I recently had the good fortune to go on holiday with both Tache and Unk, as I affectionately call him, my dad's brother as well as my husband and boys to Northumberland to visit the remains of Hadrian's Wall, a trip that Tache had always wanted to make. Whilst we were there, we often got separated as Tache and Unk chatted with people various: whether behind a counter or on the path walking, I could hear Tache regaling people with chit-chat just like Cyril had to the guests that we had stay with us on the farm where I grew up. It took me back.
And Tache has developed a lovely relationship with my youngest son, nicknamed Bear, who shares his love of locomotives and plays with Tache's model railway whenever we visit them. He was also keen to spend time with Tache whilst we were away with them in his caravan and clambering over the ruins of Roman forts with him and this is great to see.
Tache has also continued the tradition of giving nicknames as he calls his youngest grandson, "Triple B" which stands for "Bed Breaking Bear", when the bed that "Bear" has been sleeping in at his grandparents' house collapsed one night and Tache had to fix it.
One other thing that I learned on our trip away together is that I look like my dad. I may have a moustache but I am no bearded lady, thankfully. I am not nearly as hirsute nor the moustache I wear not as thick as the one my dad sports. No, that is not what I mean. My husband, through observing me whilst walking the rugged terrain of Northumberland told me that I too have the rolling gait, the short steps and shuffle of my father; that to look at me from behind, is like looking at a younger female version of the Tache himself with long hair and slightly better fashion sense.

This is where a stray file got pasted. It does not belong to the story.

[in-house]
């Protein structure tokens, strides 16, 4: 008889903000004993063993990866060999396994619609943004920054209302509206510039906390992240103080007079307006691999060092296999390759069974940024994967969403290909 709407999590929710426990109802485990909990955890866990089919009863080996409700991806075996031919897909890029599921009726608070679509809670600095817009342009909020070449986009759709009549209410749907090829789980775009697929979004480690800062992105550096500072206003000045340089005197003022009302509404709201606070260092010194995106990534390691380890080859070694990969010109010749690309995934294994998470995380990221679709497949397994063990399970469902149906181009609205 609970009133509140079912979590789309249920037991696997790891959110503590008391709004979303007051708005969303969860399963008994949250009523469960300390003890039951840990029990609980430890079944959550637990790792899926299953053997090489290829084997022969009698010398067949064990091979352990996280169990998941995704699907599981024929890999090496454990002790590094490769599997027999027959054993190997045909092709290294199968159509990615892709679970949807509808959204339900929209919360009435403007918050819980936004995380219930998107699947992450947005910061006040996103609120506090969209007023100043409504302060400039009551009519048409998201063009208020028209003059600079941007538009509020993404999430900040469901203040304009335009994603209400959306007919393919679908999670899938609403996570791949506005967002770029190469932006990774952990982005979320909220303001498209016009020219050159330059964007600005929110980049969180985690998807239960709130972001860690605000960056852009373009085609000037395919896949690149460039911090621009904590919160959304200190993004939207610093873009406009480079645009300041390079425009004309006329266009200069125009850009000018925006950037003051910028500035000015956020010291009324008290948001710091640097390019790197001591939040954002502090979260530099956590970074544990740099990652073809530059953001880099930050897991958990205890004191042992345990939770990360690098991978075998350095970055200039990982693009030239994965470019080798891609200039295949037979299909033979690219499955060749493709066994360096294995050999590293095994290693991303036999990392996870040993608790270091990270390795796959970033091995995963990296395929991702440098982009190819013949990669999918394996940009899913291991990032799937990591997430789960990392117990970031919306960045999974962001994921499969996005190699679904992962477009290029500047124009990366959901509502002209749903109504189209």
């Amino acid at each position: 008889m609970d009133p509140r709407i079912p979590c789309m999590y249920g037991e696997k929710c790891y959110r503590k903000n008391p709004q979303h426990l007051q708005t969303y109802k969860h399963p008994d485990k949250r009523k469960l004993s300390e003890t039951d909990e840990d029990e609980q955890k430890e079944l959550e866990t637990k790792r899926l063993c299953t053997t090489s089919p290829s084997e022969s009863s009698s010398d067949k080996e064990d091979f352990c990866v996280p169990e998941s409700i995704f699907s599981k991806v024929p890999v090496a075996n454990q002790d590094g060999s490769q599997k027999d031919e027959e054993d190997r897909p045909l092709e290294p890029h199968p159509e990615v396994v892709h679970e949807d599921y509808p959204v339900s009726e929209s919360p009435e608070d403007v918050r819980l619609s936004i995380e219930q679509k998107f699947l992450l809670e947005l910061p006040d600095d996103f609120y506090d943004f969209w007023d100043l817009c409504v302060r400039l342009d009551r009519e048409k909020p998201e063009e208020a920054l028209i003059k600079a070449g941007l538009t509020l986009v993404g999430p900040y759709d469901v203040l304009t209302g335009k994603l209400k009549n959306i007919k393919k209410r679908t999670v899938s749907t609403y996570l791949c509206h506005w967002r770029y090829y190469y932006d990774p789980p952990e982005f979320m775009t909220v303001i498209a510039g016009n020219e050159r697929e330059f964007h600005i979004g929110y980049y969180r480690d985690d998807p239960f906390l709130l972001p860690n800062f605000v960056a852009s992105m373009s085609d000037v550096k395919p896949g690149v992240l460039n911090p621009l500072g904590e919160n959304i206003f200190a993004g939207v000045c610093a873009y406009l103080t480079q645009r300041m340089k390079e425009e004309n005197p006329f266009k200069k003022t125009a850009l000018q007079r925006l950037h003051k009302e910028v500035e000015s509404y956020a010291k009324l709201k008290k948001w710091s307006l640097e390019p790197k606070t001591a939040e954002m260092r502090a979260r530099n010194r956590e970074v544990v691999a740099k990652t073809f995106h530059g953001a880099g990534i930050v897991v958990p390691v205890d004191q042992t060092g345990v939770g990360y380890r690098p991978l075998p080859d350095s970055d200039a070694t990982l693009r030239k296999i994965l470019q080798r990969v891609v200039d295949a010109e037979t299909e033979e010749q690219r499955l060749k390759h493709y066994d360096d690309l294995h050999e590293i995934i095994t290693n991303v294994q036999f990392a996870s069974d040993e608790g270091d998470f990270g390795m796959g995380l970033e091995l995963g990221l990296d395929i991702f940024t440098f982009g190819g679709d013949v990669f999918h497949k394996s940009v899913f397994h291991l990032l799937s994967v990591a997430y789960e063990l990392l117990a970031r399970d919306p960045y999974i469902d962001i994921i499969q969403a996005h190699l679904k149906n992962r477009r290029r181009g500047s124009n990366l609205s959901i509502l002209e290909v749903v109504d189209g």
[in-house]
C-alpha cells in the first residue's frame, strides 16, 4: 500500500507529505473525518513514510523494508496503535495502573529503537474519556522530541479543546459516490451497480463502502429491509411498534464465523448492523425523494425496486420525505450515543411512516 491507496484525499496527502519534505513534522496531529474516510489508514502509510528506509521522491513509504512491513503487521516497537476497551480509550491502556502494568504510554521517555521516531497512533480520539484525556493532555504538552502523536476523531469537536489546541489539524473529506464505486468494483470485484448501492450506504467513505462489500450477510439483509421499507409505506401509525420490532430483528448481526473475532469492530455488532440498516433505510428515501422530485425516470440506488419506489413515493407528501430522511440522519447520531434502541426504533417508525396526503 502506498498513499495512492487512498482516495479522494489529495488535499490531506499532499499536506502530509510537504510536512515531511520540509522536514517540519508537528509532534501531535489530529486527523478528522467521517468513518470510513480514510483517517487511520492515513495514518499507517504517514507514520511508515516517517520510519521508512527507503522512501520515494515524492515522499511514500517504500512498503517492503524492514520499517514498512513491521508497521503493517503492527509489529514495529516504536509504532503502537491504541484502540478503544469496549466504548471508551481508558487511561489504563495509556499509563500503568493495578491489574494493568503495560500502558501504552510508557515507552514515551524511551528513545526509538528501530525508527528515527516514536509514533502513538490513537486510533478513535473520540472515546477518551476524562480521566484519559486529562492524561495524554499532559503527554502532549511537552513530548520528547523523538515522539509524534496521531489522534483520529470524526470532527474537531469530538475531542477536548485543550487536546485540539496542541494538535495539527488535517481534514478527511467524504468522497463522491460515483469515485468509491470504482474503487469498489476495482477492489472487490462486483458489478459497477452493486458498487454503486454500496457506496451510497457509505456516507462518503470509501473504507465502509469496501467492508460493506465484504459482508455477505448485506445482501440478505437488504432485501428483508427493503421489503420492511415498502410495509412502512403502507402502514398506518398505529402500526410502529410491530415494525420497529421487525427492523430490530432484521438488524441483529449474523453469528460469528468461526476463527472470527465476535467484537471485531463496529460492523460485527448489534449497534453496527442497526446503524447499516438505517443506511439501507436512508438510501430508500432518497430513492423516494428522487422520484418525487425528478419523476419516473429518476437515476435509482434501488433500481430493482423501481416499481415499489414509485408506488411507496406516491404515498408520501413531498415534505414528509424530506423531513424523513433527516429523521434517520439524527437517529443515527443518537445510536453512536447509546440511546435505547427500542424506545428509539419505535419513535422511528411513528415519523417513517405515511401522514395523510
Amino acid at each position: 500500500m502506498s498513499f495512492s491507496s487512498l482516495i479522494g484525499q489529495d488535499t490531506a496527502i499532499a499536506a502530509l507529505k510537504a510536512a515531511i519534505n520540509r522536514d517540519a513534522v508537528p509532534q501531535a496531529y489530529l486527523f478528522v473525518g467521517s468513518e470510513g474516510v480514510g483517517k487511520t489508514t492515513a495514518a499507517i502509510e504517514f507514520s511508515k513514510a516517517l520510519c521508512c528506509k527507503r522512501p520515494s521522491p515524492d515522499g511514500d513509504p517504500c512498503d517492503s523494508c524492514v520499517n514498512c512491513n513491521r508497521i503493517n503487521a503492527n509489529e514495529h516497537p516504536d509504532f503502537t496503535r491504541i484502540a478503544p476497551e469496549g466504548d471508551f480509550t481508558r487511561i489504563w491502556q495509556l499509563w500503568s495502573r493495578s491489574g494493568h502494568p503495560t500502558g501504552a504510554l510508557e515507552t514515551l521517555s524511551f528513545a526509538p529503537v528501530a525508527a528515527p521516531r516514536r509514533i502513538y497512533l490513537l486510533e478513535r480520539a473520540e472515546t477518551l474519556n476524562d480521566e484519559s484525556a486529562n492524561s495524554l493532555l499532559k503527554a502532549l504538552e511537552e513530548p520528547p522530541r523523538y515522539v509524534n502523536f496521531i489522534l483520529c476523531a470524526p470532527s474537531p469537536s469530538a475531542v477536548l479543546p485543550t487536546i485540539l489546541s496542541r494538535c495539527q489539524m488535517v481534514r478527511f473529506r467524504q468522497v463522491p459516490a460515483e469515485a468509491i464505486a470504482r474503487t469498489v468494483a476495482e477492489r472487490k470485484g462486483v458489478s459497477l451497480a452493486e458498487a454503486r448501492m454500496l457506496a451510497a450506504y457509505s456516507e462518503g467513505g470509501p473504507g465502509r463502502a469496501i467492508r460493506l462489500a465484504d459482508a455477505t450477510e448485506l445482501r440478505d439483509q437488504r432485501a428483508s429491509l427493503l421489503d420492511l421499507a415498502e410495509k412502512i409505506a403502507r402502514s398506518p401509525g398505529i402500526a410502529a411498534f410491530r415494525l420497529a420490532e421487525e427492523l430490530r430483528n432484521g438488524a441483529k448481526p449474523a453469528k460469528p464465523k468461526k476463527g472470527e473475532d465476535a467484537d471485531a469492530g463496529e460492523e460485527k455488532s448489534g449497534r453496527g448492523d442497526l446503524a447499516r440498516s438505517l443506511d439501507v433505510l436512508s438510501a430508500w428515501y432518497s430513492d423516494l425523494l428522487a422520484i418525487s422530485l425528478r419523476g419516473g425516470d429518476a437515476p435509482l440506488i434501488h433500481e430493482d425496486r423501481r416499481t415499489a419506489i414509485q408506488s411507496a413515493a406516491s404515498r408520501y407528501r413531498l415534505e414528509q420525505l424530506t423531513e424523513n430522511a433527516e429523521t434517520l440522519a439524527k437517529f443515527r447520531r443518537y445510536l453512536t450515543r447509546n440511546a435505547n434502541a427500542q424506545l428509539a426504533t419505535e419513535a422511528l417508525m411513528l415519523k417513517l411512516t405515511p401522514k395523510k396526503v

I like this idea.
And I like it even more knowing that the moustache was born during my gestation and never went away, never. It makes me feel like I am synonymous with that moustache in some way; that Tache, my dad as I know him, was born at the same time as me, which has some truth to it anyway. Even if my brother had already arrived two years before, Tache was moustache-less then.
I quite like the bond that gives us, imagined or otherwise. It makes me feel happy and linked to lineage. It makes me feel warm towards my father and his moustache, whatever the reason that he still has it. I don't pretend to think that he keeps it as a reminder of me like some sort of hairy keepsake but I do like the fact that he has not chosen to get rid of it, to lose it.
And so, it would seem that the similarities between generations continue once more down the line, yet again as I don't want to lose the Tache either.
About the Creator
Mum, blogger, crafter, reviewer, writer, traveller: I love to write and I am not limited by form. Here, you will find stories, articles, opinion pieces, poems, all of which reflect me: who I am, what I love, what I feel, how I view things.